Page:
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The Healthy Kitchen

In my past 35 years of catering experience and nearly a decade of consulting, I have never seen such an onslaught of challenges like the catering industry faces today. From widespread labor shortages, product shortages, and the closing and reopening of businesses, COVID-19 has proved itself to be a formidable opponent of our industry. Despite this, I’ve traveled to dozens of businesses and have seen some companies thriving during this difficult period. There was one thing in common with all the successful companies; they were all able to answer this seemingly simple question: how healthy is your kitchen?  

In this case, health does not refer to the overall cleanliness of the kitchen, or how safely food is stored; instead it refers to the mental health of the kitchen staff. How mentally well are your employees, and do they feel well supported by their employer? A survey from The Burnt Chef Project back in 2020 states that:

  • 46% of the respondents were not very confident talking to their managers or co-workers about mental health
  • 61% experienced three or more instances of poor mental health as a result of their role in hospitality
  • 36% said they would talk to their manager or colleague about mental health if asked
  • Only 17% were confident to raise the subject of mental health in their workplace

From what I’ve seen, successful kitchens are those that prioritize the wellness of their employees. They go beyond standard industry pay and benefits packages, which are undoubtedly important, to ensuring that employees have access to mental health and wellness programs and a strong company support system. This can create an environment where employees feel well-prepared to handle the stressful nature of their jobs, because they know they have options to seek support should they struggle. 

Mental health and wellness programs not only benefit current employees and aid retention, but can also affect employee recruitment. The next generation of kitchen members are looking for companies that show a vested interest in the wellbeing of their employees and are aware of the mental toll working in a kitchen takes. This will aid our industry in attracting long term members and continuing to improve the environment in which the employees work. Another important step our industry must take to make the kitchen a healthier space is to address the stigma surrounding mental health and wellness. For decades, both inside and outside the catering industry, there has been a harmful stigma surrounding mental health and illnesses that can deter individuals from seeking help. Providing an environment where employees feel heard and understood can help destigmatize mental health and create an environment where their wellness is taken seriously.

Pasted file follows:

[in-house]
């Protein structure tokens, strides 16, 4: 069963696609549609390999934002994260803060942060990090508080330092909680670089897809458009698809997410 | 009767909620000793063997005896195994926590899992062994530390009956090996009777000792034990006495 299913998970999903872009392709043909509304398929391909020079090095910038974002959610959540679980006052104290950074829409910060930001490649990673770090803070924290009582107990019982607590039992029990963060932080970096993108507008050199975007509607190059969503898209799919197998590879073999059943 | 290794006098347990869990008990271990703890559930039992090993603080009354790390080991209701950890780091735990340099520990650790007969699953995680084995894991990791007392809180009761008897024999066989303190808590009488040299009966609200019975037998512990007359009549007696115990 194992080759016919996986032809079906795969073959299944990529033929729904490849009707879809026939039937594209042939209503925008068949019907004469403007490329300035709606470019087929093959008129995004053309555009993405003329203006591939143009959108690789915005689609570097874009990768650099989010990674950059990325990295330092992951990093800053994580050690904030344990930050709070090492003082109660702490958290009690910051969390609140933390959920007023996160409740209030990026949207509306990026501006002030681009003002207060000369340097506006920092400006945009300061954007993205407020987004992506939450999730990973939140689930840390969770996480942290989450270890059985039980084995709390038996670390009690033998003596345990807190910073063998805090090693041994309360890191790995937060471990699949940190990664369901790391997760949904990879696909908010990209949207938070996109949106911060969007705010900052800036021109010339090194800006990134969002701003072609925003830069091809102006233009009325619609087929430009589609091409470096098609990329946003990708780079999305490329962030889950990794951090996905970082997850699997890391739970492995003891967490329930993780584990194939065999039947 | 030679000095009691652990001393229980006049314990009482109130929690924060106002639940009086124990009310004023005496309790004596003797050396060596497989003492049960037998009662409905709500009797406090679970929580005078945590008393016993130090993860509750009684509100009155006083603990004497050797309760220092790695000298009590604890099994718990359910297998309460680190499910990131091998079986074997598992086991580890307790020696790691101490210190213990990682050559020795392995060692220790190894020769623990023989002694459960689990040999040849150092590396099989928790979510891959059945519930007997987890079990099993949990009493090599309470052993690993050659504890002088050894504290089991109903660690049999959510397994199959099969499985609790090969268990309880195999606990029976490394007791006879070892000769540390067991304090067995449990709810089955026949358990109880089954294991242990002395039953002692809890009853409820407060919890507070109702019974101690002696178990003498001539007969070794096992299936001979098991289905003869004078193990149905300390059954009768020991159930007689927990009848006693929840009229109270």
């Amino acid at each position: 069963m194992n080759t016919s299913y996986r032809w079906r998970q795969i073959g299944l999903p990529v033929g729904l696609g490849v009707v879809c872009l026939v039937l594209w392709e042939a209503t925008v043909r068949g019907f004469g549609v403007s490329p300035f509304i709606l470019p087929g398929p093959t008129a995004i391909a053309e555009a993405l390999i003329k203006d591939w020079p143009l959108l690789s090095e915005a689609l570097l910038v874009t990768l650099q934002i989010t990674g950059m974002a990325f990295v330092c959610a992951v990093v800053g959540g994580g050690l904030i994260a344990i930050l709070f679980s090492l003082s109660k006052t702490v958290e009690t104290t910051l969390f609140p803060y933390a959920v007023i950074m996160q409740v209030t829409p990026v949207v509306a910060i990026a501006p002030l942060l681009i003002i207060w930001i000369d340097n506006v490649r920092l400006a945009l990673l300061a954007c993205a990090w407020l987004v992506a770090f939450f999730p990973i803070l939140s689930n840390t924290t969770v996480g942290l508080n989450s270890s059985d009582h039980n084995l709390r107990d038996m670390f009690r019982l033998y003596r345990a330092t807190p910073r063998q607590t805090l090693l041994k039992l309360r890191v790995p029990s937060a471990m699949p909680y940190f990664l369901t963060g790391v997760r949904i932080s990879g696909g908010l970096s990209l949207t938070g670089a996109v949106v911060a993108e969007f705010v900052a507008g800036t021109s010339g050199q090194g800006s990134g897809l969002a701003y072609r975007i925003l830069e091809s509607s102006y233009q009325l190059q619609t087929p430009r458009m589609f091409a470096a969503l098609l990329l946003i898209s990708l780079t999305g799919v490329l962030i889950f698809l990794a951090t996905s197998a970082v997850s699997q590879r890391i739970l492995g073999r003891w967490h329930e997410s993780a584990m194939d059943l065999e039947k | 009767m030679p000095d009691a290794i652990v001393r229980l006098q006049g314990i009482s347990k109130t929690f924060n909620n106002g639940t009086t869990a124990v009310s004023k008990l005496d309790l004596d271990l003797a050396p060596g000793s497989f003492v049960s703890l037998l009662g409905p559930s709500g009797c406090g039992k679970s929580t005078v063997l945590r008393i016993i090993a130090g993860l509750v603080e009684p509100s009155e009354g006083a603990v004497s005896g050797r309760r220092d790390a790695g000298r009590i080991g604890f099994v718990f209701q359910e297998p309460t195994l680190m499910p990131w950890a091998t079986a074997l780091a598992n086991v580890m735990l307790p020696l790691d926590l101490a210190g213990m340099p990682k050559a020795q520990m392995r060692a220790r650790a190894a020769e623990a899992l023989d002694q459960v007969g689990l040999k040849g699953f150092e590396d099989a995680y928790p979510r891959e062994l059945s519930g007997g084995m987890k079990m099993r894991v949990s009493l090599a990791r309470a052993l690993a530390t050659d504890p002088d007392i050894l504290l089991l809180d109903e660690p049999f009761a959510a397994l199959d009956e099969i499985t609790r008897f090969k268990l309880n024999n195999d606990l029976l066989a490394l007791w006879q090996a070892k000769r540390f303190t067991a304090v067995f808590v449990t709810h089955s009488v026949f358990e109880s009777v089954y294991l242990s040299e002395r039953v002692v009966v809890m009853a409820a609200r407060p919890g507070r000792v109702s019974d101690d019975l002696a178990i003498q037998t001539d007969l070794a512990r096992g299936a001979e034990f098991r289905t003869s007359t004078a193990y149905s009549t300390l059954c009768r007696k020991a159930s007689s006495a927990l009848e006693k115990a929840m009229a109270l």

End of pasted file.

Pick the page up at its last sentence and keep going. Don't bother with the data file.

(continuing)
Now that we understand what a healthy kitchen can look like, there are some concrete steps that can be taken to create a healthy kitchen. A good starting point is integrating a mental health and wellness program into your company. Today, there are numerous organizations that are targeted at supporting wellness in the catering industry. A few such organizations are:

These are great organizations to help begin the conversation about mental health in the kitchen. With the support of these organizations and your company, this can lead to the creation of a healthy kitchen. 

Peter McCaffrey

Chef Peter McCaffrey is a Senior Consultant at Certified Catering Consultants and Culinary Director of Leading Caterers of America. Chef Peter was for many years a prominent and successful chef/owner of Wine Valley Catering located in the Napa Valley and San Francisco. Clients included Opus One, Mr. and Mrs. Robert Mondavi, Google, Yelp, and the City of San Francisco. His company provided F&B services to the prestigious Villagio and Vintage Inn in Yountville, CA. Peter lives in Napa Valley, CA along with his wife and two daughters. He’s passionate about mountain biking, yoga and coaching soccer as well as anything related to food and cooking!